Kathryn E. Kovacs (Rutgers School of Law – Camden) has posted Alleviating the Tension between Species Preservation and Religious Freedom. The abstract Follows.

The Bald and Golden Eagle Protection Act prohibits the taking or possession of eagles and eagle parts. Recognizing the centrality of eagles in many Native American religions, Congress carved out an exception to that prohibition for “the religious purposes of Indian tribes.” The problems with the administration of that exception are reaching crisis proportions. At the Fish and Wildlife Service’s National Eagle Repository, which collects dead eagles from around the country and distributes them to members of federally recognized tribes, more than 6,000 tribal members are on a waiting list for eagles. That list grows each year. The wait for a whole golden eagle is now more than four years. A growing number of people in the United States are practicing other religions, like Santeria, that require the use of bird feathers and cannot legally possess the eagle feathers they need for their religion. Frustration with the current system is feeding a burgeoning black market that threatens the viability of eagle populations. Neither of the Eagle Act’s goals are being met: eagles are not adequately protected, and tribal religious needs are not satisfied.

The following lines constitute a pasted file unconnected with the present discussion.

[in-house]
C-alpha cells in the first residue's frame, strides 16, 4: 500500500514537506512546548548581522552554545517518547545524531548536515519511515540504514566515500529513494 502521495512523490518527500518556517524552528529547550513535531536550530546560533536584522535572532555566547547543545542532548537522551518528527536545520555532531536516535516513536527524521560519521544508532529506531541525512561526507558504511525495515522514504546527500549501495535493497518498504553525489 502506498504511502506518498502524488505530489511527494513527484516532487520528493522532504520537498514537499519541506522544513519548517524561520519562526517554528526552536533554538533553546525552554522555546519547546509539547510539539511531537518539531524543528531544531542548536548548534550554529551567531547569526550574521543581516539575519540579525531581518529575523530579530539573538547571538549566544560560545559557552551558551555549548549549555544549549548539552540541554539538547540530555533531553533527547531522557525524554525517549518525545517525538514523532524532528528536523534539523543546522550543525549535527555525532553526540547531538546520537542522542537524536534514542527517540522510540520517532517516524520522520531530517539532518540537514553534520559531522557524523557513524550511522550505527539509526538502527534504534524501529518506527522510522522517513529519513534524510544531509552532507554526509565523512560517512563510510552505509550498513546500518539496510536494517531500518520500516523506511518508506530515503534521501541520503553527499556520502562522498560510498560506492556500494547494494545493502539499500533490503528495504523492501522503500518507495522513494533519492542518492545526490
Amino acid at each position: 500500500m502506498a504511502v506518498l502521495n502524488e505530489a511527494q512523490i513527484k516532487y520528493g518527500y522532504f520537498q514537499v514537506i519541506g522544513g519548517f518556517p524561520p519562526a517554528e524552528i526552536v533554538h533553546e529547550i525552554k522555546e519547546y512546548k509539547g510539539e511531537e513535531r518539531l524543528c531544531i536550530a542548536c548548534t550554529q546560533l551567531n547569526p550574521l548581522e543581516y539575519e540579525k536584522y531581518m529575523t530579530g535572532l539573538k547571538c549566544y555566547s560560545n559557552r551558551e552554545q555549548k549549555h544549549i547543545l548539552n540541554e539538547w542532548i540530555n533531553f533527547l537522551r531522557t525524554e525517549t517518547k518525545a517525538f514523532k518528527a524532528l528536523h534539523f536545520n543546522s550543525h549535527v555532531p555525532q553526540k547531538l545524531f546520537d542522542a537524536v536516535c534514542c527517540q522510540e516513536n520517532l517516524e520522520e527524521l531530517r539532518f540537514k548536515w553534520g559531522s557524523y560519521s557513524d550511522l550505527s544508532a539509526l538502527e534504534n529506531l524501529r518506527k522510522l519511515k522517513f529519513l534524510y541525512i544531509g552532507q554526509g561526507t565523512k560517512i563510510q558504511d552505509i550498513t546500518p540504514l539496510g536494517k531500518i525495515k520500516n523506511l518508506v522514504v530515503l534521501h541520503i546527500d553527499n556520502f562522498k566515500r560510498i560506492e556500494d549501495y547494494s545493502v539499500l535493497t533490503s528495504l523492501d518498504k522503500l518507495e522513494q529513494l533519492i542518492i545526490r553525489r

Scholarship in this area has neither fully elucidated the cross-cutting tensions in the administration of the Eagle Act, nor prescribed a concrete solution. This article fills that gap. First, the article examines the tension between species preservation and religious freedom; the tension between accommodating the religious needs of tribal members, but not others with the same religious needs; the tension within the case law itself; and the tension between the government’s effort to accommodate tribal religion and the deep dissatisfaction of the tribal community. This article then proposes a solution: changing the Fish and Wildlife Service’s administration of the exception from permitting individuals to permitting tribes and ultimately turning over much of the administration of the Indian tribes exception to the tribes acting collectively. The article explains how scholarship on indigenous cultural property, community property solutions to the tragedy of the commons, and tribal self-determination support this proposal. Finally, the article shows how this proposal will alleviate some of the tension in the administration of the Eagle Act’s Indian tribes exception.

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